Do you spend much time thinking about your favorite words, calling each one to the forefront of your mind so that you can explain to yourself once again just how much that word delights you and why? I tend to have these little reunions with my old friends when I’m driving to work in the morning.
Allow me to introduce you to a few of them.
Lugubrious. Now, “lugubrious” is a fellow I love dearly, but I just can’t take him out in public. How I long for an opportunity to say, “I have a deep appreciation for the lugubrious musical stylings of the late poet-singer-song-writer Leonard Cohen,” but the opportunity never seems to present itself.
Pixilated. I was introduced to “pixilated” years ago in a work of regional fiction (Southern, I think, although it could have been New England). It was used to describe an eccentric old woman who behaved as though taking direction from pixies. I can’t imagine a more delightful way to live: charming and mischievous, with little thought given to responsibilities and no need to justify oneself. Unfortunately, I can never introduce “pixilated” into a conversation because she’ll always be mistaken for her homonym “pixelated,” what happens when your Netflix video starts breaking up.
Modality. “Modality” is one of those words that I am unable to take seriously because of the way it sounds. While I understand its place in the health care lexicon, I simply cannot say it with a straight face. I have to syllabicate it and put air quotes around it: “It is regrettable that the latest treatment ‘mo-‘dal-i-ty’ has had no salutary effect on her regrettable condition.”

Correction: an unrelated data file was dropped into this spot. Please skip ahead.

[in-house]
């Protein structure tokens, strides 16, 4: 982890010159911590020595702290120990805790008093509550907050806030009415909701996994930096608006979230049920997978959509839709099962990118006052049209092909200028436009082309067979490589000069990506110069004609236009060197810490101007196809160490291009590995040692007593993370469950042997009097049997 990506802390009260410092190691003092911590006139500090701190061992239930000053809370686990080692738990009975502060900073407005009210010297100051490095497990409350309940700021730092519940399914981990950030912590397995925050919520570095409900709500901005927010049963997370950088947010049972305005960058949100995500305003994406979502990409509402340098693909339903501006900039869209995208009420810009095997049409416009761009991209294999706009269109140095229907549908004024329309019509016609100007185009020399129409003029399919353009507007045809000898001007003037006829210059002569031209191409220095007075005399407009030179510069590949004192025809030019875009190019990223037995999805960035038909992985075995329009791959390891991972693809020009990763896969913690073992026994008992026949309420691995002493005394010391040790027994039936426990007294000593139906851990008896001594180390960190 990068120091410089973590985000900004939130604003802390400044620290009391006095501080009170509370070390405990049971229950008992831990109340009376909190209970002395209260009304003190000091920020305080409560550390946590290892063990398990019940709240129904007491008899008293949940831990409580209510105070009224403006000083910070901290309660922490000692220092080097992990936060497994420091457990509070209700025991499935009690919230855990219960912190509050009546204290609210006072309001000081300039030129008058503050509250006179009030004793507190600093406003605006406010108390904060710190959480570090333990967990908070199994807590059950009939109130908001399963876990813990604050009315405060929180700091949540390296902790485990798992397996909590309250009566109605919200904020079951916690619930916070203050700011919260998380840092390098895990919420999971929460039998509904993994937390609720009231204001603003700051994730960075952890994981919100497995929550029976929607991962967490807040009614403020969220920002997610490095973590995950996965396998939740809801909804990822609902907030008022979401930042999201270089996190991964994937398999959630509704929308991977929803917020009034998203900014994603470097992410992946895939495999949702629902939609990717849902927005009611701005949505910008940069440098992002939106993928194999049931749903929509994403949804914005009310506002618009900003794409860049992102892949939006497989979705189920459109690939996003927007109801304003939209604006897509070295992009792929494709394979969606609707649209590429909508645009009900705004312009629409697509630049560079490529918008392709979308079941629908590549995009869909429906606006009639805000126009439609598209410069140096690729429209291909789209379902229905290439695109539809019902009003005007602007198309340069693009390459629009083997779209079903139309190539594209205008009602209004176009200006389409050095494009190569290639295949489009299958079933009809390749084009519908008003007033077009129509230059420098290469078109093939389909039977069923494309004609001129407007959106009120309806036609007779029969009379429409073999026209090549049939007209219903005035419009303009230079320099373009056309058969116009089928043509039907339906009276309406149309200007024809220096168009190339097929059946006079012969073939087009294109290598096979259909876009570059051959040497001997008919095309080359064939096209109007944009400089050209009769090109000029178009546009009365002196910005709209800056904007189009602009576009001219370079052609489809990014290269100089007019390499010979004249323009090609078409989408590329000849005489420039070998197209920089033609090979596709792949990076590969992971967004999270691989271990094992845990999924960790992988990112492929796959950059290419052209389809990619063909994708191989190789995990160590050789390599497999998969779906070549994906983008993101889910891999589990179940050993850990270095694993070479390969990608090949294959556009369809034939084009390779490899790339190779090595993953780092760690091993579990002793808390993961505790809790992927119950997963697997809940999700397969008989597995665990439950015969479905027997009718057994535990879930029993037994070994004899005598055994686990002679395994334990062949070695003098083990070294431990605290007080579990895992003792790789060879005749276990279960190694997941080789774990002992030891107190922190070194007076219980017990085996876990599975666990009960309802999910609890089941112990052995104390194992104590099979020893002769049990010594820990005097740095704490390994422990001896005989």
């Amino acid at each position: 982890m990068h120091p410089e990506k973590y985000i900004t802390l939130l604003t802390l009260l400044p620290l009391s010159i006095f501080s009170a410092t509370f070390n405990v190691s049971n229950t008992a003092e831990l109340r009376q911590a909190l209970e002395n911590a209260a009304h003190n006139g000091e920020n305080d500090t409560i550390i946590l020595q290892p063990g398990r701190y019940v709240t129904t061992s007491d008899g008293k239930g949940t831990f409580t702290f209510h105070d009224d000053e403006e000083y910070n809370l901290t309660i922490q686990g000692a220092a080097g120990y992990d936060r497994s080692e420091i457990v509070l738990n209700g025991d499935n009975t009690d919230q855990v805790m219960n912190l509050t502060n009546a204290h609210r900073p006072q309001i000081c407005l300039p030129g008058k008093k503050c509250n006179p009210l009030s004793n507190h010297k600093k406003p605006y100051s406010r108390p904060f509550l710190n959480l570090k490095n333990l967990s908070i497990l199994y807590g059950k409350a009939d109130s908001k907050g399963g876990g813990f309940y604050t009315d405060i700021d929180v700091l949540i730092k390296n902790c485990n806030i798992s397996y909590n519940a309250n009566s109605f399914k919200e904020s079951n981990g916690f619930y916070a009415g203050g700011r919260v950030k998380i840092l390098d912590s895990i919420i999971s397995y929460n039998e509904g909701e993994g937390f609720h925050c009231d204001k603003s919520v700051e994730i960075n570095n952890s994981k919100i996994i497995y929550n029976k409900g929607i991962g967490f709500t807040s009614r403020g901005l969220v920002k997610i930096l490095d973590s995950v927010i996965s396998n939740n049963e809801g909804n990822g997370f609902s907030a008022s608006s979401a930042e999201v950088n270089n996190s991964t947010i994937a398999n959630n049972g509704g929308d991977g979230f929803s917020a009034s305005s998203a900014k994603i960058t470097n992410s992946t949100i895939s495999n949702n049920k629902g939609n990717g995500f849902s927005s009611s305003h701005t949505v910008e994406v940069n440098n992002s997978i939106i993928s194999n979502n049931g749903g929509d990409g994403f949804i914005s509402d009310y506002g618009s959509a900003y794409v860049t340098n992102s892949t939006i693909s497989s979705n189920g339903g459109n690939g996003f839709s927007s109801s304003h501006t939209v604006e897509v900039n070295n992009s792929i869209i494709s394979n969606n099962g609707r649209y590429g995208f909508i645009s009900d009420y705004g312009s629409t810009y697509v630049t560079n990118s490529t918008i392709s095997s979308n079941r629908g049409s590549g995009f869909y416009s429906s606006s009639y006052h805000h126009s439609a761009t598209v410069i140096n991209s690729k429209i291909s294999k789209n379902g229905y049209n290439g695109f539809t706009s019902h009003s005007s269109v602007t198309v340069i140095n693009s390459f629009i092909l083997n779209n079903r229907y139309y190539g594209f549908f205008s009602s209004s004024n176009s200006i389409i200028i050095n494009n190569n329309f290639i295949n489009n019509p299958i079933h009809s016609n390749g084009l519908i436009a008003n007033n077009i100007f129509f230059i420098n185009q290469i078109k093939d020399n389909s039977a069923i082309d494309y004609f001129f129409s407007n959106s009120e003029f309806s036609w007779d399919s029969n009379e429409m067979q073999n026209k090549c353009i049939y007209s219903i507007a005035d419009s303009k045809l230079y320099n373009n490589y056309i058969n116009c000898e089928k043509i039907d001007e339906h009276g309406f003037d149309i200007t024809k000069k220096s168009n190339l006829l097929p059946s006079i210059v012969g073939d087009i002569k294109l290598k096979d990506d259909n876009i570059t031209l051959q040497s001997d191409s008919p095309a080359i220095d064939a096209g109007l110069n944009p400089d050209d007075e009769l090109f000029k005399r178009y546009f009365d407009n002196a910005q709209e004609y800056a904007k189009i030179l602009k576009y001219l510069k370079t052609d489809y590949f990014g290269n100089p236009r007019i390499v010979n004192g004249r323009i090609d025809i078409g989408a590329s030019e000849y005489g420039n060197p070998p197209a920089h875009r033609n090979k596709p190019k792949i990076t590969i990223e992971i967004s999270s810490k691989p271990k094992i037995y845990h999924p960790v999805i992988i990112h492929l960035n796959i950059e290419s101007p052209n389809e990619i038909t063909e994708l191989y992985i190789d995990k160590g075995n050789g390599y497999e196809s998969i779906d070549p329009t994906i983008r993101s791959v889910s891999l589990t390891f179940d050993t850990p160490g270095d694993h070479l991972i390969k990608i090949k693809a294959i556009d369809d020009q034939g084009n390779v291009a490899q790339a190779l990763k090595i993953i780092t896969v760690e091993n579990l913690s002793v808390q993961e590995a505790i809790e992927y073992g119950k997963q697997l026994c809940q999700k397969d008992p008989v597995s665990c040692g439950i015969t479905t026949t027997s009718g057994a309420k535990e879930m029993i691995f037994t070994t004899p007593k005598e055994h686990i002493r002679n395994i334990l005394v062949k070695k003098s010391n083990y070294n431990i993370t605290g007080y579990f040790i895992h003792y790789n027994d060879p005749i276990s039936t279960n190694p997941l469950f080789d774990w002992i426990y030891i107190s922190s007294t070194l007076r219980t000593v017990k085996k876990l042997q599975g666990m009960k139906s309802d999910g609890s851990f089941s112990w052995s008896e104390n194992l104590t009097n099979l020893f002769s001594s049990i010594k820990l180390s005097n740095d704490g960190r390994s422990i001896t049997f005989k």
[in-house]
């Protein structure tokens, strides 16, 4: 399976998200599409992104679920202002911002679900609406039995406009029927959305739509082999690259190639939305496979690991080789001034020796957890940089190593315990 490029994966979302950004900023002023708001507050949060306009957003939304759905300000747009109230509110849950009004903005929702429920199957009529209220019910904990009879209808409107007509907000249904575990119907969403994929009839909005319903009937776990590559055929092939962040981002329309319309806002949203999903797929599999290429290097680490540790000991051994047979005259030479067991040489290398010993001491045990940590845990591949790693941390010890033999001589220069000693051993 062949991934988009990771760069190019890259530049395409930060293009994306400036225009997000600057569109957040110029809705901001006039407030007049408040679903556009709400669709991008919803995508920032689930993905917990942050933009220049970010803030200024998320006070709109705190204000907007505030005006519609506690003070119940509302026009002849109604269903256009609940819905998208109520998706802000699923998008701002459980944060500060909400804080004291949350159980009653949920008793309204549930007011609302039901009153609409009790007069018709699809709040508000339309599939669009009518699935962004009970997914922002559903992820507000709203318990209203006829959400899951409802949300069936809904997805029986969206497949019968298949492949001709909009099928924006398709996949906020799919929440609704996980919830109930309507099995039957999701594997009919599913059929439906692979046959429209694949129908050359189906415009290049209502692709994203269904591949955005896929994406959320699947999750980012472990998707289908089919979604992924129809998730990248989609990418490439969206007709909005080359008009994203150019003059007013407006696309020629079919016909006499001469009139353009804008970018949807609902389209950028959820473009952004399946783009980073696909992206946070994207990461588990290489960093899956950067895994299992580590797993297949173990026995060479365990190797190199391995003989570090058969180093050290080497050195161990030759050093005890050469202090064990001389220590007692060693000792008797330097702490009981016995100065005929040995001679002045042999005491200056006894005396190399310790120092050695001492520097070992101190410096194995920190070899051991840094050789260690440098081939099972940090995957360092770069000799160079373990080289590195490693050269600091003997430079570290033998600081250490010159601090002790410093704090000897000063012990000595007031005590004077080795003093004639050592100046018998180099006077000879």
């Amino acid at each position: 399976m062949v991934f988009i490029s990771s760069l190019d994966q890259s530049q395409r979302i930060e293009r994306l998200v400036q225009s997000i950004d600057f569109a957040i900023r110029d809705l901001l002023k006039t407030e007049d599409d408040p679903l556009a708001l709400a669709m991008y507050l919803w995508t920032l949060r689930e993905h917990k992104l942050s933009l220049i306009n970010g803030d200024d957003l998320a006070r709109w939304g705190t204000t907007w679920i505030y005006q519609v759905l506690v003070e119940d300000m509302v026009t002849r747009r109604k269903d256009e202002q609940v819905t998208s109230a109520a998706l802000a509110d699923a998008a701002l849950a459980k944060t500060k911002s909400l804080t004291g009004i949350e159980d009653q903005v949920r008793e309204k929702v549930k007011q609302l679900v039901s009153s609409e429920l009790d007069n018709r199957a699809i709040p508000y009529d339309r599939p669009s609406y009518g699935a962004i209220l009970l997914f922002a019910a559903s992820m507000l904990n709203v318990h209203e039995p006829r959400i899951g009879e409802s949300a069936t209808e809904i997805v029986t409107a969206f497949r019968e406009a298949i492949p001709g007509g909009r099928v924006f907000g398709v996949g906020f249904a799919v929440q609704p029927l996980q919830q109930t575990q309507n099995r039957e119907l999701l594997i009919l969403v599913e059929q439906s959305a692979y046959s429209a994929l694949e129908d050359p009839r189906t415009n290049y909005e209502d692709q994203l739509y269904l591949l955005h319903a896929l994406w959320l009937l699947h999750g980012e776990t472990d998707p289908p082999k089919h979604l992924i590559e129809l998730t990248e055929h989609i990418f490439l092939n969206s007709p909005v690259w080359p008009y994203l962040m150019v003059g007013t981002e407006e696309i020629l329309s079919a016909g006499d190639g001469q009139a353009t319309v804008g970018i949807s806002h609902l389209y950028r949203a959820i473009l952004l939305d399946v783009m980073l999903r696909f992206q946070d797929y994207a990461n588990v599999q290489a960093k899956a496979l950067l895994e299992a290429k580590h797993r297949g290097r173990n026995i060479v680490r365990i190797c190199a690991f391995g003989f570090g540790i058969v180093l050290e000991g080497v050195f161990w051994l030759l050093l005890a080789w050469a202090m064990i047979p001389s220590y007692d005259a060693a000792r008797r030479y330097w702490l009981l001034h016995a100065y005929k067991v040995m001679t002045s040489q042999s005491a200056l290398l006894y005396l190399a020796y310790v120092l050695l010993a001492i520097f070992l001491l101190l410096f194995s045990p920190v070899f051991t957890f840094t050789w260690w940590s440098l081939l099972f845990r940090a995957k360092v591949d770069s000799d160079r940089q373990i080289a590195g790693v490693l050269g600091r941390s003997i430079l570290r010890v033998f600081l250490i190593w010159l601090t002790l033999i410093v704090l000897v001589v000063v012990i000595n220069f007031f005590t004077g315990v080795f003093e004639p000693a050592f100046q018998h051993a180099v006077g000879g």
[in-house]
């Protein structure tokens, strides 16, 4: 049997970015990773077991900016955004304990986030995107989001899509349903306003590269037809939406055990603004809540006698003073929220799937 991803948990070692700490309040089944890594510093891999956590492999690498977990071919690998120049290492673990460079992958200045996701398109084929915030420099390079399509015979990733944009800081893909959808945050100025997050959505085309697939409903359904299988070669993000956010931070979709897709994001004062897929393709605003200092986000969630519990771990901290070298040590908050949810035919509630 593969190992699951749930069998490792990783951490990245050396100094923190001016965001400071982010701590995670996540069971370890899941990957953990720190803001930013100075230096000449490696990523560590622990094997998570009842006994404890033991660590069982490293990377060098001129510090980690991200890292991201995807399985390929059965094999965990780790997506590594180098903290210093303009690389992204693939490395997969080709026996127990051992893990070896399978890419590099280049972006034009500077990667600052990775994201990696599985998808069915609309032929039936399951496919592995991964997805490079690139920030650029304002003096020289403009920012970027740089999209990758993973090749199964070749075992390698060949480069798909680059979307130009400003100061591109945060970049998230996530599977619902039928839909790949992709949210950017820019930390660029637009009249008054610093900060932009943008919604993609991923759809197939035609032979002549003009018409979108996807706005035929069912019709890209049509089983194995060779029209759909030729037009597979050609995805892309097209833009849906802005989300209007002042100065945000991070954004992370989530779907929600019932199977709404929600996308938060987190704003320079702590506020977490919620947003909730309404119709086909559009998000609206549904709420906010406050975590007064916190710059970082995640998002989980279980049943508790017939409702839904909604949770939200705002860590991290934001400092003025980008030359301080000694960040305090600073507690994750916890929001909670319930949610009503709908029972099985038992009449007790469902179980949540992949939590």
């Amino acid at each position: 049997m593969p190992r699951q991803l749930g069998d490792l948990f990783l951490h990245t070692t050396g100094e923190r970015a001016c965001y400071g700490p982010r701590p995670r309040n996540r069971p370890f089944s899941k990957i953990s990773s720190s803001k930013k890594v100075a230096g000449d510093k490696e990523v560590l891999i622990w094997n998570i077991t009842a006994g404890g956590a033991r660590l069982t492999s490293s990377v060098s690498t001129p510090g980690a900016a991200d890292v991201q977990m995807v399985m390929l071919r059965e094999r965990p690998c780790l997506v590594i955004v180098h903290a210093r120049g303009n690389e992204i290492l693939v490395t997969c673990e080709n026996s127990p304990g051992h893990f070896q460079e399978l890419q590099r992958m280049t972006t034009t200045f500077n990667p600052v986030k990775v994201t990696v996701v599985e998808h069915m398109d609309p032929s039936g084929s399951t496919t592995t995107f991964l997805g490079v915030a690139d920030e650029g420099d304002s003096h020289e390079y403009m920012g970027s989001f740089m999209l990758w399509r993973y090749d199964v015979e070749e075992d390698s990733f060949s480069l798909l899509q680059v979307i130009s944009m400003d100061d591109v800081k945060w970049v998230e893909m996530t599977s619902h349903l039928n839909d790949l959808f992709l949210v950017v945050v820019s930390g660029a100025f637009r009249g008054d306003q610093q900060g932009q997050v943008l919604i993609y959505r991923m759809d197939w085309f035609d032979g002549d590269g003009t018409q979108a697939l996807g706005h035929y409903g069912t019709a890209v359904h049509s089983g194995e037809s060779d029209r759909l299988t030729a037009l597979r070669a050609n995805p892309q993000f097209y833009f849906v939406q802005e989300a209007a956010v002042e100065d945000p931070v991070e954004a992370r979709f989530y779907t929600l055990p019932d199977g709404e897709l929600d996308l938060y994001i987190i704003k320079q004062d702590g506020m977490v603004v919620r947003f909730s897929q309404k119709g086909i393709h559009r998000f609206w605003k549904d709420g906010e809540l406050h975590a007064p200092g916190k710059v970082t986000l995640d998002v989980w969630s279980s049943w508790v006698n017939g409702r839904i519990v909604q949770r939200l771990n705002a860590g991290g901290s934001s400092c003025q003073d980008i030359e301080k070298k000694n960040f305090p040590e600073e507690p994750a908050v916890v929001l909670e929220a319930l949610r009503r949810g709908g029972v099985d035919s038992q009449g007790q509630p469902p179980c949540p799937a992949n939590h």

Snark. I can appreciate “snark” because it connotes a certain agility of thought and facility with language that the simple passive aggression or petulance its cousin “sarcasm” lacks. Think of Samuel Johnson’s description of poet Edward Young’s poems: “Young froths, and foams, and bubbles sometimes very vigorously; but we must not compare the noise made by your teakettle here with the roaring of the ocean.”1
Buffoon. Now, as insults go, few come better than “buffoon.” So much more elegant than [expletive not inserted]. By far, my favorite use of the word was by a former colleague to describe a dysfunctional department. He referred to the department as a “cadre of buffoons,” going so far as to label them as such on a flip chart! They had a certain cohesion and delineation of roles that enabled them to function as a group, but individually and collectively they were completely inept.
And I’ll end with “edification,” which is what the purpose of this post should have been but wasn’t.
1 Jack Lynch, ed., Samuel Johnson’s Insults: A Compendium of Snubs, Sneers, Slights, and Effronteries from the Eighteenth-Centry Master (New York: Levenger Press, 2004), 68.
Image of Leonard Cohen by Rama, Wikimedia Commons.
Image of Cover, Samuel Johnson’s Insults, Levenger Press.